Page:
Roberta Bingay's personal triumph unfortunately took some of the luster from the group triumph of the Japanese, who were truly exceptional. Last year the Boston Marathon was won by Japan's Morio Shigematsu, and his countrymen finished second, third, fifth and sixth behind him. This year none of the five could even qualify for the trip to Boston. Shigematsu himself finished ninth in the tryout held last February in Beppu, Japan, even though he bettered his Boston time by 17 seconds.
The Japanese seem as enthusiastic about roadrunning as Australians are about tennis, and they are threatening to build just as powerful a dynasty. All schools from junior high on up include distance running as a compulsory part of the physical-education program. Seventh-graders regularly go out on 2�-mile jaunts, and from the ninth to 12th grades the distance is stepped up to over five miles. Given this as a foundation, it is not surprising that Japan holds approximately 20 major marathons each year or that it goes slightly gaga over its ekidens, which are long-distance relay races in which teams cover a distance of up to 375 miles.
There is also an emotional as well as environmental factor involved in Japan's enthusiasm for the grind of the long-distance road race. "The Japanese have strong physical endurance," reports a Tokyo journalist, "but it is based a great deal on strong spiritual fortitude. The marathon is mainly an endurance test with the mental phase playing a greater role near the end of the race when the runner must fight exhaustion. Japanese by nature love a challenge and hate to lose, especially where it concerns their physical endurance."
Since the element of luck plays a distinctly minor role in marathon running, it was not likely that any of this year's Japanese contingent was going to lose the challenge. Judging from their times in the February tryout, Tooru Terasawa, 31, Hirokazo Okabe, 24, Kenji Kimihara, 25 (a member of Japan's 1964 Olympic team) and Seiichiro Sasaki, a youthful 20, seemed unbeatable. Terasawa had won the Beppu race in 2:14:35, an average of under 5:10 per mile, and all four had finished well under the Boston record set last year by Shigematsu.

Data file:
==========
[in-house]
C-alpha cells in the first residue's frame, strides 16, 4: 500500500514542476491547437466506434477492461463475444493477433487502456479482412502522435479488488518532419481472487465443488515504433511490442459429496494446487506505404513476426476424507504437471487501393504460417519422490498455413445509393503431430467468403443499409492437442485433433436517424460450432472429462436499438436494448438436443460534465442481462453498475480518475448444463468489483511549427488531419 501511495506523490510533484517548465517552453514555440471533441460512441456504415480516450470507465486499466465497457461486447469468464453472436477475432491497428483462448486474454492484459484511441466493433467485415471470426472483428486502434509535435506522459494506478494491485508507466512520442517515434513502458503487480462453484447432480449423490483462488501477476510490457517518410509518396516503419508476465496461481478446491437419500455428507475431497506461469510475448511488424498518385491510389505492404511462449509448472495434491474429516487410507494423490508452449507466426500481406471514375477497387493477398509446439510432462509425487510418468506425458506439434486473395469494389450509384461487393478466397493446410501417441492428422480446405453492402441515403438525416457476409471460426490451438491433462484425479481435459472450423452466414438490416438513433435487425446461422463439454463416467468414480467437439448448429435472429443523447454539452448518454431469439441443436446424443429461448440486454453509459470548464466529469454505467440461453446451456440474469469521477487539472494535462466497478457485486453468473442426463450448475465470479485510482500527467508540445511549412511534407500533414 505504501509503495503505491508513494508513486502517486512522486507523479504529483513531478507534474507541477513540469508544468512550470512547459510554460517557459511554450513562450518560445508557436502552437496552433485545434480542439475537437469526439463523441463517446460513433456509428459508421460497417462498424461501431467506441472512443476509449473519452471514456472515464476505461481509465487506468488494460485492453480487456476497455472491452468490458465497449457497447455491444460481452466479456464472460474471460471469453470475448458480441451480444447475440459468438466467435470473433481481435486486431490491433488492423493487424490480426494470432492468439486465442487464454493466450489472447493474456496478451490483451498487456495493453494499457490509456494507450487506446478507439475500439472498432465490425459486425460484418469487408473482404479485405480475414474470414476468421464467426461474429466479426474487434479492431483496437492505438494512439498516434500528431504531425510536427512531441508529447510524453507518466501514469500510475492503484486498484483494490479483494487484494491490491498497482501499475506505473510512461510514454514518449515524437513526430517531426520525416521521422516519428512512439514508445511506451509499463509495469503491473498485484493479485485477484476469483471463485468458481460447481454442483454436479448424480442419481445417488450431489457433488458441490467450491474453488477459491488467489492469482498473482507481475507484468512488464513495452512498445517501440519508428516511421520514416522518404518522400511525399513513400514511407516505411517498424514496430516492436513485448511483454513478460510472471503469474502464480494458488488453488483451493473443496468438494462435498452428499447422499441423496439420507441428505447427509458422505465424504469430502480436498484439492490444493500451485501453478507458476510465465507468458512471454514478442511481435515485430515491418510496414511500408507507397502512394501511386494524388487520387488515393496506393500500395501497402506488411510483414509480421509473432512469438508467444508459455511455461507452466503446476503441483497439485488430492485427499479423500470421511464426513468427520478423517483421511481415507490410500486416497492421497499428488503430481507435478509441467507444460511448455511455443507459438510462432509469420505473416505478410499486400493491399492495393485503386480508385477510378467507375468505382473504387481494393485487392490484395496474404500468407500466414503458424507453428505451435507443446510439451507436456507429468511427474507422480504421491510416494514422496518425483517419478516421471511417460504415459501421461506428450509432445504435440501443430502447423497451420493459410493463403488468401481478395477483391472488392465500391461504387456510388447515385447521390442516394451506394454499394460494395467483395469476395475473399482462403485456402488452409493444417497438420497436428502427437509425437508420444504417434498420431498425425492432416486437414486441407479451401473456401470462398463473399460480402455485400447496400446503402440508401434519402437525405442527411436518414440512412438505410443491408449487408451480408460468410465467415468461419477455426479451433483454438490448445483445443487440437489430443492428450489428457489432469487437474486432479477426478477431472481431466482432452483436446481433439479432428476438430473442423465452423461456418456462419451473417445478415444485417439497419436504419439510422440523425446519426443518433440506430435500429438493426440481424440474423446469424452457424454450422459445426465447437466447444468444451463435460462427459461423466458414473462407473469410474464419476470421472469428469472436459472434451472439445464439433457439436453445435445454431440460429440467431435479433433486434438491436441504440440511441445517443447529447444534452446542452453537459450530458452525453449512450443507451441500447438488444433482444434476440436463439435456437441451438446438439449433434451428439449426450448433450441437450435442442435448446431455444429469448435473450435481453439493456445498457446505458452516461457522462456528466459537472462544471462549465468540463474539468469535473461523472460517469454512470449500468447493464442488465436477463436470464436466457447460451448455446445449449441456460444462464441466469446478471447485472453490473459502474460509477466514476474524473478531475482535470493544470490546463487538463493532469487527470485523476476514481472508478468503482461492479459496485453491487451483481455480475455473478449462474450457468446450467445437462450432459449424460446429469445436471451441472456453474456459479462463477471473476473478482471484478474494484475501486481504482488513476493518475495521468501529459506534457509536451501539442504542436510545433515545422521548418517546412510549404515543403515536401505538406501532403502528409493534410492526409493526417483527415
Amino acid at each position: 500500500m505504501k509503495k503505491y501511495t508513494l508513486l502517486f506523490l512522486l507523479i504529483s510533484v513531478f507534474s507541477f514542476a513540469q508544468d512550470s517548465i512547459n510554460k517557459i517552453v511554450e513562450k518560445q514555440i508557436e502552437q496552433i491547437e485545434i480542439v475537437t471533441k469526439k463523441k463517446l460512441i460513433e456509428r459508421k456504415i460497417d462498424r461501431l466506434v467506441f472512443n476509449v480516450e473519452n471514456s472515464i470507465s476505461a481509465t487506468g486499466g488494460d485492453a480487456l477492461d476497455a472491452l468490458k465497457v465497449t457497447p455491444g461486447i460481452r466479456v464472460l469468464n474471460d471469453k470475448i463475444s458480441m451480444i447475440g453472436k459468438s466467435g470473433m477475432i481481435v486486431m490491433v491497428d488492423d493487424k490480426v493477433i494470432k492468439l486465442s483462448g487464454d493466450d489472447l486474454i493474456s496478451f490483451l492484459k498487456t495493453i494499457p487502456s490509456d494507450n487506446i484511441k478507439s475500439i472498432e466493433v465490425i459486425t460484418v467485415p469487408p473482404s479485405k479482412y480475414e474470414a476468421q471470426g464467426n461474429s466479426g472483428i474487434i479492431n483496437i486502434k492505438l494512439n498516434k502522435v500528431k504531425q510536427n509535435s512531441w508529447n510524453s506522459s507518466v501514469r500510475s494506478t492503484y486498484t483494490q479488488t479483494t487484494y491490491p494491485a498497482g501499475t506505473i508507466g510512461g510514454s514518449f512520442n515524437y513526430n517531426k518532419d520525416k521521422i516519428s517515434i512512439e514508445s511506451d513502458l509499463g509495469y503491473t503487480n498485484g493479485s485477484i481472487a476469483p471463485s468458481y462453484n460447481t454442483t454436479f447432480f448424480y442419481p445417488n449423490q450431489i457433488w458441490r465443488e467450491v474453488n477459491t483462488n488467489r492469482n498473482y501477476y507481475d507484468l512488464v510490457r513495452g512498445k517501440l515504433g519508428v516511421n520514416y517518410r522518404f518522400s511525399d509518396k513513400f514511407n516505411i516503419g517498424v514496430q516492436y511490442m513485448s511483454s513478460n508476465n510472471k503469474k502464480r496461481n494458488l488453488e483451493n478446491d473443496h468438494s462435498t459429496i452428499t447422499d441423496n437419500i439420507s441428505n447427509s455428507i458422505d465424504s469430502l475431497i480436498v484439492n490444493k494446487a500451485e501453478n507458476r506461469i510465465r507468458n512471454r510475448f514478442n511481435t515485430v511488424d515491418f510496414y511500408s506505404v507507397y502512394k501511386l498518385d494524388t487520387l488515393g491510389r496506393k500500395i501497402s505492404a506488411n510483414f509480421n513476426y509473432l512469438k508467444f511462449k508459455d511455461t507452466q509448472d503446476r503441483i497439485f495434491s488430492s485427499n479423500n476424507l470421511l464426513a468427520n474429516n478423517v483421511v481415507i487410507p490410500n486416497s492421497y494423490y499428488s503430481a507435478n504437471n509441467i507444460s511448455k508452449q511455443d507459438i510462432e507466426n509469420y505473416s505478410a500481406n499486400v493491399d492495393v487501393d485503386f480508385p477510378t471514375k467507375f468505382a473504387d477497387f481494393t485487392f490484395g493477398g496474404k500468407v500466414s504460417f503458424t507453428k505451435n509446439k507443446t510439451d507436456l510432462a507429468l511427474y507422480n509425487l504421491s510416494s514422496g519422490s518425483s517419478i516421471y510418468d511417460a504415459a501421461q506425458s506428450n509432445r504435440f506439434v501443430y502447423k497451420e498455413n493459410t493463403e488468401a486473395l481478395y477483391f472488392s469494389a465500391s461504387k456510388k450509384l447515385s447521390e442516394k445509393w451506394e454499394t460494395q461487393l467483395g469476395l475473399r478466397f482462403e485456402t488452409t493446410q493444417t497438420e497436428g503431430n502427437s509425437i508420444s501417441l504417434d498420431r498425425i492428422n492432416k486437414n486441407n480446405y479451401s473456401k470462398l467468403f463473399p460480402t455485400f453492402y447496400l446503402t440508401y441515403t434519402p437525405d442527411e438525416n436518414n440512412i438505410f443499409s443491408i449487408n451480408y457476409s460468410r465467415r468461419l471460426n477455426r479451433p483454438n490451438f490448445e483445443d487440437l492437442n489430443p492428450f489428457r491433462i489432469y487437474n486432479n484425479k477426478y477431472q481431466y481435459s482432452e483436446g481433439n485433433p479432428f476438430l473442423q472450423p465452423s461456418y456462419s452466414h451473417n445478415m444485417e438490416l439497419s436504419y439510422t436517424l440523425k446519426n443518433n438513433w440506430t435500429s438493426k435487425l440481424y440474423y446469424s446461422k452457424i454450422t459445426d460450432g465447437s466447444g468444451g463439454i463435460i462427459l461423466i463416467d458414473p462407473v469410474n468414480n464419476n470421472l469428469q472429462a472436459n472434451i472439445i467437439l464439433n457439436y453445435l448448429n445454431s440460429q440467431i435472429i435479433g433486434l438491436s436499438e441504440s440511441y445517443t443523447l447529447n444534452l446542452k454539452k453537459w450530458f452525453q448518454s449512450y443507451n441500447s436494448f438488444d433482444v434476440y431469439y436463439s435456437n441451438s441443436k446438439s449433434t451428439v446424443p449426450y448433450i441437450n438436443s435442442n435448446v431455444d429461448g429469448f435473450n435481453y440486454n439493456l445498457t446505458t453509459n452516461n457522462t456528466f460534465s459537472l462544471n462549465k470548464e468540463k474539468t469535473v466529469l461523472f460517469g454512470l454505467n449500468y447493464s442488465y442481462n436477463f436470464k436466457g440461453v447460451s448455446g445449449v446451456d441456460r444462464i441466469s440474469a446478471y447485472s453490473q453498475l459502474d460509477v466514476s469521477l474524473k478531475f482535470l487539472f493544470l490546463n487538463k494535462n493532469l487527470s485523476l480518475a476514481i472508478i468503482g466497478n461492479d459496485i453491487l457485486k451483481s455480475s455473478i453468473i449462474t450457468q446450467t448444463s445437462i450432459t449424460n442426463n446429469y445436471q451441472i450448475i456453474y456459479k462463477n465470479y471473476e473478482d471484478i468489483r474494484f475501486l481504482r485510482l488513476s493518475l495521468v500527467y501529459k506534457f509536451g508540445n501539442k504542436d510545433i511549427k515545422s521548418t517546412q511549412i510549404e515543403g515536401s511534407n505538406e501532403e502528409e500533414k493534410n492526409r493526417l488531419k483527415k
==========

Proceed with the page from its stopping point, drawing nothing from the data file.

At Boston the Japanese strategy was simplicity itself. "We will run together for 20 miles," said the team's runner-manager, Terasawa, "and then it is every man for himself."
That is just about how it went, though the Japanese stuck together in front of the pack for over 25 miles. The race course heads due east from Hopkinton all the way into midtown Boston, and the runners wrestled with a 15-to-20-mph head wind the whole way. Until tiring at the end, however, the leaders set new best times at five of the six official checking stations en route. Then, with less than a mile to go, Kimihara, apparently only slightly less tired than the rest, spurted ahead to win by 13 seconds over Sasaki in 2:17:11.
For Americans who take their marathoning seriously, some consolation could be found in the showing made by the fifth-place finisher, gray-haired Norm Higgins, a 6-foot-3, 29-year-old native of New London, Conn. who now attends Los Angeles City College. If an athlete pushing 30 can be said to be very promising, then Higgins is that in the marathon. He has been running for 20 years and is a prot�g� of New London's Johnny Kelley, whose win in 1957 is the only American first at Boston in the last 21 years. For three years now Higgins has been training in California with the Hungarian distance-running wizard, Mihaly Igloi, who also helped put Jim Beatty and Jim Grelle on the world-class map. Being so tall makes Higgins a rarity among the marathon's fast set—only one runner over 6 feet has ever won the Boston Marathon—but his time of 2:18:26 last week was the fastest yet posted by a U.S. runner at Boston. Looking somewhat like an elderly scoutmaster escorting a troop of tiny scouts on a camping trip, Higgins stayed with the Japanese until the halfway point near Wellesley College, fell back a bit, then came on strong toward the end to pull within 15 seconds of Okabe.
"I had trouble getting my tempo at the start," was Higgins' assessment, "but then I began to feel really good. I tried very hard to get a U.S. runner in front of at least one of the Japanese, but I guess they just got a little too far ahead."
Thus there was no surprise to match the one Roberta Bingay provided meet officials, who nevertheless remained quite stubborn about assigning her a place in history.
"Mrs. Bingay did not run in the Boston Marathon," insists Will Cloney, the genial ma�tre d' of the marathon. "She merely covered the same route as the official race while it was in progress. No girl has ever run in the Boston Marathon," he concluded, remaining a staid New Englander to the last codfish.